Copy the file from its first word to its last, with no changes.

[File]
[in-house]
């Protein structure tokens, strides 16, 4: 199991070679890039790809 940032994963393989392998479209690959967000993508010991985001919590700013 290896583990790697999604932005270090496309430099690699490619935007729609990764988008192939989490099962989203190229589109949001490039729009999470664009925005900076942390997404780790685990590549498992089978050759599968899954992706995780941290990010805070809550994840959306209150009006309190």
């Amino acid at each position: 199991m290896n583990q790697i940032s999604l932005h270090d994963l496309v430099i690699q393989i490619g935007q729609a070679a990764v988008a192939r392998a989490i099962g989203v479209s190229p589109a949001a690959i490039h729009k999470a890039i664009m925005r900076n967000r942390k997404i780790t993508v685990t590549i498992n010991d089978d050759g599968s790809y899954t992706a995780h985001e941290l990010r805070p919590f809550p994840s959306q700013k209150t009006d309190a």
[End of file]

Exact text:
[in-house]
């Protein structure tokens, strides 16, 4: 199991070679890039790809 940032994963393989392998479209690959967000993508010991985001919590700013 290896583990790697999604932005270090496309430099690699490619935007729609990764988008192939989490099962989203190229589109949001490039729009999470664009925005900076942390997404780790685990590549498992089978050759599968899954992706995780941290990010805070809550994840959306209150009006309190």
């Amino acid at each position: 199991m290896n583990q790697i940032s999604l932005h270090d994963l496309v430099i690699q393989i490619g935007q729609a070679a990764v988008a192939r392998a989490i099962g989203v479209s190229p589109a949001a690959i490039h729009k999470a890039i664009m925005r900076n967000r942390k997404i780790t993508v685990t590549i498992n010991d089978d050759g599968s790809y899954t992706a995780h985001e941290l990010r805070p919590f809550p994840s959306q700013k209150t009006d309190a």